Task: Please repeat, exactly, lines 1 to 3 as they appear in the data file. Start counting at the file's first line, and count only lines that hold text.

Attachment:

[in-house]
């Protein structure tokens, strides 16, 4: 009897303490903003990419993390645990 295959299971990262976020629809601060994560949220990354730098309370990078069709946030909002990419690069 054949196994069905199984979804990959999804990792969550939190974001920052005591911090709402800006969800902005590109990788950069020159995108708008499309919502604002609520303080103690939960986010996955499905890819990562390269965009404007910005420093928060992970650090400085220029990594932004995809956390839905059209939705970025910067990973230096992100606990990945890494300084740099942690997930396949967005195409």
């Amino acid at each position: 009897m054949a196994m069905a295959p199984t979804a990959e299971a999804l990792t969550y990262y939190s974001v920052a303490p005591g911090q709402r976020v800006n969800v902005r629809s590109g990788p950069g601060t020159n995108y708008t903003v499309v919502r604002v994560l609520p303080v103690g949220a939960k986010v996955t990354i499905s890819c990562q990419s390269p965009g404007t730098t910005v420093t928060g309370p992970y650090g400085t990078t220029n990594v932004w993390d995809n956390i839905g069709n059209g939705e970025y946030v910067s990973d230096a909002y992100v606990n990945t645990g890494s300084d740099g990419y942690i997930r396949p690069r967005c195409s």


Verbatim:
[in-house]
């Protein structure tokens, strides 16, 4: 009897303490903003990419993390645990 295959299971990262976020629809601060994560949220990354730098309370990078069709946030909002990419690069 054949196994069905199984979804990959999804990792969550939190974001920052005591911090709402800006969800902005590109990788950069020159995108708008499309919502604002609520303080103690939960986010996955499905890819990562390269965009404007910005420093928060992970650090400085220029990594932004995809956390839905059209939705970025910067990973230096992100606990990945890494300084740099942690997930396949967005195409």
């Amino acid at each position: 009897m054949a196994m069905a295959p199984t979804a990959e299971a999804l990792t969550y990262y939190s974001v920052a303490p005591g911090q709402r976020v800006n969800v902005r629809s590109g990788p950069g601060t020159n995108y708008t903003v499309v919502r604002v994560l609520p303080v103690g949220a939960k986010v996955t990354i499905s890819c990562q990419s390269p965009g404007t730098t910005v420093t928060g309370p992970y650090g400085t990078t220029n990594v932004w993390d995809n956390i839905g069709n059209g939705e970025y946030v910067s990973d230096a909002y992100v606990n990945t645990g890494s300084d740099g990419y942690i997930r396949p690069r967005c195409s």